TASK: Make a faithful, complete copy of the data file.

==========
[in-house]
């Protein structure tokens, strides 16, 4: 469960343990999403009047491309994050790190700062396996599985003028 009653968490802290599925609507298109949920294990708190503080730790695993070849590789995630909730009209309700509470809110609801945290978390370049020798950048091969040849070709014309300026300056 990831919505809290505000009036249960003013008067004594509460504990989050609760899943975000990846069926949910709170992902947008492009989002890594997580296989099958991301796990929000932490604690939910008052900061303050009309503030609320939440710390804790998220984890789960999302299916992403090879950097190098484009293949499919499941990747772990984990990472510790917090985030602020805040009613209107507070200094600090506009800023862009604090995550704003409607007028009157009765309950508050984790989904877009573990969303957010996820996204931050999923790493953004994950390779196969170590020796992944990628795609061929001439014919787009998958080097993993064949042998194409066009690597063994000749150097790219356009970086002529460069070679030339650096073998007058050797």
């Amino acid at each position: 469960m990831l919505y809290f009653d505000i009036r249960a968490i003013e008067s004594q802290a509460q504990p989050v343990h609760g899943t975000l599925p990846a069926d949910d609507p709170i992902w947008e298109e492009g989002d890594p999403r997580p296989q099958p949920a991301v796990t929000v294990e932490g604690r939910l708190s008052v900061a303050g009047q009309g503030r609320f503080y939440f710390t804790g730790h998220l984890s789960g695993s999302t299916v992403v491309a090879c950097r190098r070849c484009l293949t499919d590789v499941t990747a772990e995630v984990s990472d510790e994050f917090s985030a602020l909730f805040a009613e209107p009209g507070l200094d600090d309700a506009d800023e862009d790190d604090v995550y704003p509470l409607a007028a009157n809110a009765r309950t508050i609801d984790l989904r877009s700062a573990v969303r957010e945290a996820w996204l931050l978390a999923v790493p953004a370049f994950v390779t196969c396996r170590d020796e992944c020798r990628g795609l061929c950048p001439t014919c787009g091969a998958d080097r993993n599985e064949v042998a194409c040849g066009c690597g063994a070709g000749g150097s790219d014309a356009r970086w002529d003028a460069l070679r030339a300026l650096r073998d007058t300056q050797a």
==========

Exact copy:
[in-house]
């Protein structure tokens, strides 16, 4: 469960343990999403009047491309994050790190700062396996599985003028 009653968490802290599925609507298109949920294990708190503080730790695993070849590789995630909730009209309700509470809110609801945290978390370049020798950048091969040849070709014309300026300056 990831919505809290505000009036249960003013008067004594509460504990989050609760899943975000990846069926949910709170992902947008492009989002890594997580296989099958991301796990929000932490604690939910008052900061303050009309503030609320939440710390804790998220984890789960999302299916992403090879950097190098484009293949499919499941990747772990984990990472510790917090985030602020805040009613209107507070200094600090506009800023862009604090995550704003409607007028009157009765309950508050984790989904877009573990969303957010996820996204931050999923790493953004994950390779196969170590020796992944990628795609061929001439014919787009998958080097993993064949042998194409066009690597063994000749150097790219356009970086002529460069070679030339650096073998007058050797």
């Amino acid at each position: 469960m990831l919505y809290f009653d505000i009036r249960a968490i003013e008067s004594q802290a509460q504990p989050v343990h609760g899943t975000l599925p990846a069926d949910d609507p709170i992902w947008e298109e492009g989002d890594p999403r997580p296989q099958p949920a991301v796990t929000v294990e932490g604690r939910l708190s008052v900061a303050g009047q009309g503030r609320f503080y939440f710390t804790g730790h998220l984890s789960g695993s999302t299916v992403v491309a090879c950097r190098r070849c484009l293949t499919d590789v499941t990747a772990e995630v984990s990472d510790e994050f917090s985030a602020l909730f805040a009613e209107p009209g507070l200094d600090d309700a506009d800023e862009d790190d604090v995550y704003p509470l409607a007028a009157n809110a009765r309950t508050i609801d984790l989904r877009s700062a573990v969303r957010e945290a996820w996204l931050l978390a999923v790493p953004a370049f994950v390779t196969c396996r170590d020796e992944c020798r990628g795609l061929c950048p001439t014919c787009g091969a998958d080097r993993n599985e064949v042998a194409c040849g066009c690597g063994a070709g000749g150097s790219d014309a356009r970086w002529d003028a460069l070679r030339a300026l650096r073998d007058t300056q050797a």